Note the pooling of smoke in the low valley ahead in the Golder Ranch area in the first photo. Probably the result of wood-burning stoves used in the small housing development back there. What it shows you is the persistent nighttime inversion that forms in that bowl, the flat top of the smoke indicating a temperature inversion. You then see a “clear slot” of little smog and then the overall deeper smog layer above that, also very laminar in appearance. With the sun’s rise over the mountain, that kind of structure/separation is soon removed as bubbles of warmer surface air float upward and are replaced by downward moving blobs, mixing all the structure you see in the first photo out. In the last photo, a few tiny cumulus fractus clouds composed of droplets have formed over the Catalina Mountains. The droplets in those clouds are probably 10 microns in diameter (about 1/10 the size of a human hair). These droplets are about 100-1000 times bigger than the aerosol particles making up the smog. This makes the clouds to tell from transparent haze blobs because the smog particles are too small to scatter much light while the cloud particles even in small clouds, prevent you from seeing through them. Well something like that.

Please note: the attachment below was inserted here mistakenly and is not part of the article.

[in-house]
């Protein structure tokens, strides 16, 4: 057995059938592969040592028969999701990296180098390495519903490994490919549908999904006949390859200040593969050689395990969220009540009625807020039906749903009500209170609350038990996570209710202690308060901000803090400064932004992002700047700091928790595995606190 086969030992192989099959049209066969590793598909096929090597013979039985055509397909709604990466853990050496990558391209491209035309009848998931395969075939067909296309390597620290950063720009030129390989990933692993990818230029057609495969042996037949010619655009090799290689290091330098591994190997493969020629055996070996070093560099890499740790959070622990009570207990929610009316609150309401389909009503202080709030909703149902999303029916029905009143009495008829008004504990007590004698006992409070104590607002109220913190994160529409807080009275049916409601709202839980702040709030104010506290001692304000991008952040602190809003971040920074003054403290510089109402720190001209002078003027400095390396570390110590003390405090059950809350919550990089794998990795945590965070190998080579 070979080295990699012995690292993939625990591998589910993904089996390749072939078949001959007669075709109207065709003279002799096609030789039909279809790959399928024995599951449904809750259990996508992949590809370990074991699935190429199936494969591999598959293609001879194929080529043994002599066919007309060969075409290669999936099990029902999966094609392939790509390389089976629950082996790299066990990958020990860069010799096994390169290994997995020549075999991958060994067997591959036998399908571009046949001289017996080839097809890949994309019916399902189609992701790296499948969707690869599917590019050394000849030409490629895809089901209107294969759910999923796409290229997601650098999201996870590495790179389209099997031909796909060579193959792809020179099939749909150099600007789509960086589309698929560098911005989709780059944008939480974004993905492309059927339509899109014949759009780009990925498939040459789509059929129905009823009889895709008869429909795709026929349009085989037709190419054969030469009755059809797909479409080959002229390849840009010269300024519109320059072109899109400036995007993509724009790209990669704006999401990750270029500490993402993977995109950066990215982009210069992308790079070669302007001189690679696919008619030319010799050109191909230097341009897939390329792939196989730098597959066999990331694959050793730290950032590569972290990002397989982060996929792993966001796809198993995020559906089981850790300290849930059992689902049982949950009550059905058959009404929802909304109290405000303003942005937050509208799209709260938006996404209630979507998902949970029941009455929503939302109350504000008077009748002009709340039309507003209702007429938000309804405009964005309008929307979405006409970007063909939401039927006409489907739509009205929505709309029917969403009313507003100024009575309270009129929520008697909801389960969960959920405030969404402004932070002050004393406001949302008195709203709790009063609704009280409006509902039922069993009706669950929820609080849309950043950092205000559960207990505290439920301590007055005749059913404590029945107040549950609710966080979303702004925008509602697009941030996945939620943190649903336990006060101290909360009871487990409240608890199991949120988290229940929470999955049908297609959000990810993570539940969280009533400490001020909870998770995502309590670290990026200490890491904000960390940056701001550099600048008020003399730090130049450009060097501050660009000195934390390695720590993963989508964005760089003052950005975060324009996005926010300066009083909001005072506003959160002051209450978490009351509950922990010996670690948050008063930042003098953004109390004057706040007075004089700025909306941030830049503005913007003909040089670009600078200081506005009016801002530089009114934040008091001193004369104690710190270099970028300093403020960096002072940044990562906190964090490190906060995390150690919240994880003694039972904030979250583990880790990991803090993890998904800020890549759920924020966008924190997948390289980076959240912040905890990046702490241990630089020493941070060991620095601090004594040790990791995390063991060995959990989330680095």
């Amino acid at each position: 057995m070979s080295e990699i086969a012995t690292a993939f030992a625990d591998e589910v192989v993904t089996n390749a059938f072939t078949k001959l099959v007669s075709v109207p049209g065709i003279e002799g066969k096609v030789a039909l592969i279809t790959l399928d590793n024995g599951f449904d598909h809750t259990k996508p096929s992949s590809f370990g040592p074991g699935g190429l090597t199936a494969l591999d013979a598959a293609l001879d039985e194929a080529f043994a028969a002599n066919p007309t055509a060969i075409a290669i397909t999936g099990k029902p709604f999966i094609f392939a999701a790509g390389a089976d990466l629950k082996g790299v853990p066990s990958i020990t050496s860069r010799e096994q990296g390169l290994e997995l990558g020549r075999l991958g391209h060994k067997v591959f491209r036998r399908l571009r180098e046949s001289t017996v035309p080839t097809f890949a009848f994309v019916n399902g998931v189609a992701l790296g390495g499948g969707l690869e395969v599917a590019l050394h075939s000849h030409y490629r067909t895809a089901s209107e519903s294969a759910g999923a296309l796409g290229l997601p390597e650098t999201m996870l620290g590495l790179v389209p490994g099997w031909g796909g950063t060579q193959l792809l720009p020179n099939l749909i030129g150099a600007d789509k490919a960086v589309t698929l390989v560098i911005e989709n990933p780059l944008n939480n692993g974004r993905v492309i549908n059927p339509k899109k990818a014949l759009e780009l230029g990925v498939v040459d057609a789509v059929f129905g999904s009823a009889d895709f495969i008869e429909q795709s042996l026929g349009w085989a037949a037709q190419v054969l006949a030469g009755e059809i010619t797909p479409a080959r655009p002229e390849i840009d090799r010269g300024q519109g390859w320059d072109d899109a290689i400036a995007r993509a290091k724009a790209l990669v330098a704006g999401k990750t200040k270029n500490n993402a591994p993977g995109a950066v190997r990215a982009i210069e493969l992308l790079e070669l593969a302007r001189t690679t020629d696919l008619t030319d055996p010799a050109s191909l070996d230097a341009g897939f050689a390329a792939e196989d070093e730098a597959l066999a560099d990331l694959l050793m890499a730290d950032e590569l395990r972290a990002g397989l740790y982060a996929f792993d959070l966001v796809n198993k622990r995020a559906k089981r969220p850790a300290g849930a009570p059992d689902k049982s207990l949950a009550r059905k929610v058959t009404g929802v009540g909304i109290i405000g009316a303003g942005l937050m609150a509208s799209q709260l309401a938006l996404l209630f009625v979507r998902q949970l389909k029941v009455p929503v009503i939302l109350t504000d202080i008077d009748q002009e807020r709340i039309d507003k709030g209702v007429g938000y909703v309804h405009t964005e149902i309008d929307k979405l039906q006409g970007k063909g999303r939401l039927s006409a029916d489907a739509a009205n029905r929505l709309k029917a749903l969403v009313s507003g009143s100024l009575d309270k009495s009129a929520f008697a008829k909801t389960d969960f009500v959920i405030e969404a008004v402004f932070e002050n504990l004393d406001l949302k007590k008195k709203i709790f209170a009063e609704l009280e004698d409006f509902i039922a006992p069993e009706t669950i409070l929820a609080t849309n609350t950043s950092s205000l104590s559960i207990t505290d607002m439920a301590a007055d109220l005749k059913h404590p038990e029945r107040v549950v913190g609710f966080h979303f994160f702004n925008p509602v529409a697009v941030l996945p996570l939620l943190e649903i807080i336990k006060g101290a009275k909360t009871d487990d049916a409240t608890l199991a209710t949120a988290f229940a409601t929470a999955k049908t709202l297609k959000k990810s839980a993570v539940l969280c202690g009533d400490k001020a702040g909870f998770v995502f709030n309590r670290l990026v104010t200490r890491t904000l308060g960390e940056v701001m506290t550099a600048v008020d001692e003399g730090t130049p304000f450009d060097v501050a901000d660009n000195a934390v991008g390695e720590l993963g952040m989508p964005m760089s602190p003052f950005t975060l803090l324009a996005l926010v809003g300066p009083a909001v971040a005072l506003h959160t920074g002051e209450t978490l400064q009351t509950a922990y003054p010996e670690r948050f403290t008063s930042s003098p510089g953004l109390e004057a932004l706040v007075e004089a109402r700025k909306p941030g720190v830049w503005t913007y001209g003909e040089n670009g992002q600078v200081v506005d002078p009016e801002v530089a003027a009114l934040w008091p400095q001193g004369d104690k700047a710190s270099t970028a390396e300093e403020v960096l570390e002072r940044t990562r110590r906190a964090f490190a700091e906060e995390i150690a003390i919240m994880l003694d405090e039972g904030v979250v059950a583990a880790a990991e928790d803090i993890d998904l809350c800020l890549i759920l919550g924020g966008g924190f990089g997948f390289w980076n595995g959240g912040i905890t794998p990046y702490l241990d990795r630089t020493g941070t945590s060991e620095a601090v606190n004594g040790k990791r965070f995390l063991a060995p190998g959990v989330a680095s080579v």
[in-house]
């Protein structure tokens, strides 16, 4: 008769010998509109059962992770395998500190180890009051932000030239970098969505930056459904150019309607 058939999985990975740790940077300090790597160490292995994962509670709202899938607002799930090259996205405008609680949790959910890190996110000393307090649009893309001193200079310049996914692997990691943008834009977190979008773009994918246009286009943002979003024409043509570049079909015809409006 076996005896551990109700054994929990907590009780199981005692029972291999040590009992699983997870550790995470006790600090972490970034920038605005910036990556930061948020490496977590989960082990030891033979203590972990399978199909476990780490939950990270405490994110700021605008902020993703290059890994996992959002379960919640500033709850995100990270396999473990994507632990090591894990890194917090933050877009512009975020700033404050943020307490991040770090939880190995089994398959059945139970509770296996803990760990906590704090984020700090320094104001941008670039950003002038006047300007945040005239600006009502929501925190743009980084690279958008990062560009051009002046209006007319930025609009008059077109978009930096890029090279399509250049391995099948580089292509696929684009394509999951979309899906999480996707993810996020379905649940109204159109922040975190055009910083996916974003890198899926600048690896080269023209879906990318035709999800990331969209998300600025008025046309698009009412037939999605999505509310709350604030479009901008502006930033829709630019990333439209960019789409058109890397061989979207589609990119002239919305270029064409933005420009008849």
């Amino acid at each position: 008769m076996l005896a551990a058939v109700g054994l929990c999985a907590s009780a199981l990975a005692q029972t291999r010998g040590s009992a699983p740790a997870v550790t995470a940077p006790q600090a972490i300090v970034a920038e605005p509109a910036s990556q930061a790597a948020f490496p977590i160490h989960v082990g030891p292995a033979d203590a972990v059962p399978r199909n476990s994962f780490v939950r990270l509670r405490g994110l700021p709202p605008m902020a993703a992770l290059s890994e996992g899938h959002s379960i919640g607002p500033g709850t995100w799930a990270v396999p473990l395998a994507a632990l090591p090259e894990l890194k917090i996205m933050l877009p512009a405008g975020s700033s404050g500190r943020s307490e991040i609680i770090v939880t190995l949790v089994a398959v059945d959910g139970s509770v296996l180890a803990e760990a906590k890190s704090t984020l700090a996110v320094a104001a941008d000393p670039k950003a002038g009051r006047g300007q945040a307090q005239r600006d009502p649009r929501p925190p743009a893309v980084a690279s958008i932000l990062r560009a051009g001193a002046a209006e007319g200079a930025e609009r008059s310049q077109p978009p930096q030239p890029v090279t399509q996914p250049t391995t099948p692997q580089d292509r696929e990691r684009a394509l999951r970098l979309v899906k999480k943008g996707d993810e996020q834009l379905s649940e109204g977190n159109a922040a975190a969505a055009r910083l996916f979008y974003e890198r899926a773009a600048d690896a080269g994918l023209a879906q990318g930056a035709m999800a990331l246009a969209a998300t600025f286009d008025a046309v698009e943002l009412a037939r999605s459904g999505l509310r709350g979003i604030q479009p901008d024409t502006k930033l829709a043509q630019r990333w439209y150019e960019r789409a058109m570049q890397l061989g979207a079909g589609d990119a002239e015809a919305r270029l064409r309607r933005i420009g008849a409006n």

Hang on to your hat tomorrow; windy, thinking momentary gusts here in “Catalina Heights” will hit 30-50 mph by late afternoon and overnight before a very strong cold front rolls through around dawn tomorrow. This is an unusually strong upper level AND lower level system with a deep low expected to form over southern Nevada during the day tomorrow. Looks like the rain could change to snow above 3,000 feet after the front goes through, too. That would be terrific! The clearing after the front goes by will probably be late in the day with passing light showers possible until early Friday morning. The ones later in the day and overnight, are likely to be snow flurries above 3,000 feet . Don’t expect the temperature to do much tomorrow. And, the amounts of precip are likely to be substantial putting us at or above normal for the month. Yay! Well, this what it looks like to me; check the NWS for the official forecast!